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Document Library - Mapped Drive - not forcing checkout..

  Asked By: Alvin    Date: Apr 01    Category: Sharepoint    Views: 2985

I asked this question before and got not response - I figure it was
worth a try again - seeming that it is an issue that some may not
realize yet..

I have Mapped a Drive to a SharePoint Document Library folder (with
Require Check Out set to Yes) and users are able to access the files
no problem. But the problem is when they try and save files that exist
in the document library through the Mapped Drive, it either denies
them saving it or looks like it is saved but it doesn't - it remains
the older document information. The only way that works is if the user
goes into the Web Site and checks the document out first - then goes
through the Mapped Drive and saves the file.

So my question: Is it possible to force checkout of document through a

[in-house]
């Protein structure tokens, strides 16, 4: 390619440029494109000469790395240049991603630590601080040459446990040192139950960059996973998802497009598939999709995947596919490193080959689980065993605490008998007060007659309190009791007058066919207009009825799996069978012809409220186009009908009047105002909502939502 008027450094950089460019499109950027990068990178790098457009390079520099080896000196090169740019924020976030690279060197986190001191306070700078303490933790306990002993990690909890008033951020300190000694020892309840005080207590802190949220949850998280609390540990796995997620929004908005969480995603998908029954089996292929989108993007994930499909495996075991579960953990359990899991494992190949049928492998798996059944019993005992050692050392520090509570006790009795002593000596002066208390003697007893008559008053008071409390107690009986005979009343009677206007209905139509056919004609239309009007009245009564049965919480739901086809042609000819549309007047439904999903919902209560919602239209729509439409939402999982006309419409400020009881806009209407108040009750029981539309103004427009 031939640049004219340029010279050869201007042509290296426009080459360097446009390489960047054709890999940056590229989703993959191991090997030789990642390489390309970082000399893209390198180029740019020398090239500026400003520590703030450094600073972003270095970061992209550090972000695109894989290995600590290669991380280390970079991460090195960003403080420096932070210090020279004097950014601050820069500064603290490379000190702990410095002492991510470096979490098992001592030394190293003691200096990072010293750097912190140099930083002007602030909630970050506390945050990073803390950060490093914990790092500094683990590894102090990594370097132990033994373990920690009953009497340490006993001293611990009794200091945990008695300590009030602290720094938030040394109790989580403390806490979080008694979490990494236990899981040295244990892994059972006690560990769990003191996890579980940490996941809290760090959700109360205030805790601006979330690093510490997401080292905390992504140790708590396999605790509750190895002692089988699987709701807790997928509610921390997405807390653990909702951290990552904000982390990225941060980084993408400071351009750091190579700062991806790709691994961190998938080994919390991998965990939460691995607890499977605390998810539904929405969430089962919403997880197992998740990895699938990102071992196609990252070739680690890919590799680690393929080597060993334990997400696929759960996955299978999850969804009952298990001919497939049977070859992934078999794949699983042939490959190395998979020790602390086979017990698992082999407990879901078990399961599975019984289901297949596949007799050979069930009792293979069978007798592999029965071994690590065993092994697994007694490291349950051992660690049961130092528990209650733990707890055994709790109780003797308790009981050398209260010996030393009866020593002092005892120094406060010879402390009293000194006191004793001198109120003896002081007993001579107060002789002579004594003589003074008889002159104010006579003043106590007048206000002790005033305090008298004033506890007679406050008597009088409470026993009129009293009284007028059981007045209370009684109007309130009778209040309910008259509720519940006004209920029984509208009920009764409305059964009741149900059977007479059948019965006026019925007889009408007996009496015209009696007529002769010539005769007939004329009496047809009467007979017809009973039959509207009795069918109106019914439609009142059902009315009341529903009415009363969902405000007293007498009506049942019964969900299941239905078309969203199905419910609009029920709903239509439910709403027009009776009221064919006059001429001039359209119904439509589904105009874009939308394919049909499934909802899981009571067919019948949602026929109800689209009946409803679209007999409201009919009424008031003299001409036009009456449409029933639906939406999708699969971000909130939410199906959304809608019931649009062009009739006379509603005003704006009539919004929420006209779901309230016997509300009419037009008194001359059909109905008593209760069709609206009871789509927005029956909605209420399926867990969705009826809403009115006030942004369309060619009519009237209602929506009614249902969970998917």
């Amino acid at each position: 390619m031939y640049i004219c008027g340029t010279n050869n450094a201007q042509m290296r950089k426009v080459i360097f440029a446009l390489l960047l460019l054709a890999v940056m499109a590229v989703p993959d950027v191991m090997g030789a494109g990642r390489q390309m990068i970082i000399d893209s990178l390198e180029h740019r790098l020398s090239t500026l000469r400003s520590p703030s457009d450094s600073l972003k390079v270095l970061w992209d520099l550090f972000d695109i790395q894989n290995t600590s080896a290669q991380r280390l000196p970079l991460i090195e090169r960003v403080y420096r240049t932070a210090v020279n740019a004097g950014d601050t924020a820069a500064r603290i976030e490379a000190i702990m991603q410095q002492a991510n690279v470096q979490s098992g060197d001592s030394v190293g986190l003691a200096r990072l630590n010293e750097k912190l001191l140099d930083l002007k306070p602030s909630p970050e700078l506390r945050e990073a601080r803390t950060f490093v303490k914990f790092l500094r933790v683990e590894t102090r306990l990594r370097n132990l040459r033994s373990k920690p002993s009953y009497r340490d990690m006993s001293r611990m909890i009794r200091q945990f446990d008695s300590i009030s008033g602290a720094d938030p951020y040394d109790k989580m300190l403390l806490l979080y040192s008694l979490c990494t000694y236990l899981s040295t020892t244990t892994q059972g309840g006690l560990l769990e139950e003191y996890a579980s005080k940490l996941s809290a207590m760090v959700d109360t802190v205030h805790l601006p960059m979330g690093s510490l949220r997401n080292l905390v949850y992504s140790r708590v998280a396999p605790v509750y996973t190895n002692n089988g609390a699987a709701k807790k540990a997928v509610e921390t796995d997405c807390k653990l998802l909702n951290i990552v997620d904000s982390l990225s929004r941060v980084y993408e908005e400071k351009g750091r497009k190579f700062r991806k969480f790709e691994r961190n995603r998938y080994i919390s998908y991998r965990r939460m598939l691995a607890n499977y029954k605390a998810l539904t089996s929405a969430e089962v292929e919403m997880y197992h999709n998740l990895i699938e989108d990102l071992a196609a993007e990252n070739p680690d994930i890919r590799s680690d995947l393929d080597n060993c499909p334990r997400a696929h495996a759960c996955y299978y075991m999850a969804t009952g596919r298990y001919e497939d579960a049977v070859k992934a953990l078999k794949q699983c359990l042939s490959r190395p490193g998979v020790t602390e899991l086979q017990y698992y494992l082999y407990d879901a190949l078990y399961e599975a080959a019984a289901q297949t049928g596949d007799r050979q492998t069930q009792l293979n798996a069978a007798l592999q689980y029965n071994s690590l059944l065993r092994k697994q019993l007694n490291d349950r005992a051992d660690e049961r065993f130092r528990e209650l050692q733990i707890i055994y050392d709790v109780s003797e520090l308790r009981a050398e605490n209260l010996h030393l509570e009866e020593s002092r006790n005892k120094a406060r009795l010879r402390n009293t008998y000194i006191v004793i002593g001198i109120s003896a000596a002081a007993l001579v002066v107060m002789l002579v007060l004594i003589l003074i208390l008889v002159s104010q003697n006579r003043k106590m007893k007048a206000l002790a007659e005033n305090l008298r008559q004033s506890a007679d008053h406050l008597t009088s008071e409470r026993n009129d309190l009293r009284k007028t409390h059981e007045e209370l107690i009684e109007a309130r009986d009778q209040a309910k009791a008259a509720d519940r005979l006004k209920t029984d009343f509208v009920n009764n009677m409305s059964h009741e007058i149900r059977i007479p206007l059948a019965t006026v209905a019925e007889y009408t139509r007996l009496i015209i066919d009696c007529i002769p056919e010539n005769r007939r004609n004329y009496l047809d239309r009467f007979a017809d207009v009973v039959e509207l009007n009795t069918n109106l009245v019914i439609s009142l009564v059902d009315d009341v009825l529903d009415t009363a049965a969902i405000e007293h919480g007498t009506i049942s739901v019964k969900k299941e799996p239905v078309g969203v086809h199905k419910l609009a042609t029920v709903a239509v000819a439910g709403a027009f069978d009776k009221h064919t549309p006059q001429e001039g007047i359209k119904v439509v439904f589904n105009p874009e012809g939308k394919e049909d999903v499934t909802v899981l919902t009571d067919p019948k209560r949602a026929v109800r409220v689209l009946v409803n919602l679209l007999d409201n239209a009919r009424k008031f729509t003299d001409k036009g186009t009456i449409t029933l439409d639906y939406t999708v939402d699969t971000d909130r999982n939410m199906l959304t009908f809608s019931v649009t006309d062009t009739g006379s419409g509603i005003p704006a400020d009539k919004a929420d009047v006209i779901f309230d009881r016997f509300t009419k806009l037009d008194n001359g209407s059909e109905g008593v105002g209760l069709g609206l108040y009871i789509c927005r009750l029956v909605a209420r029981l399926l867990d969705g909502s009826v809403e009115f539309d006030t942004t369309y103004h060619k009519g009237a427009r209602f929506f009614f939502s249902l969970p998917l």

Mapped Drive of the document library?

I have looked all over, and it doesn't seem that anyone has inquired
about this issue, am I missing something?

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11 Answers Found

 
Answer #1    Answered By: Shayla Mcbride     Answered On: Apr 01

An office 2007 client will respect the forced checkout. I think Office
2003 clients are NOT constrained by the settings. If you find a way,
please let us know.

 
Answer #2    Answered By: Jarvis Rowe     Answered On: Apr 01

Well you may be happy to know that if you go into the List Settings /
Versioning settings and set  it to Yes for 'Require documents to be
checked out before they can be edited?' it will require a response  to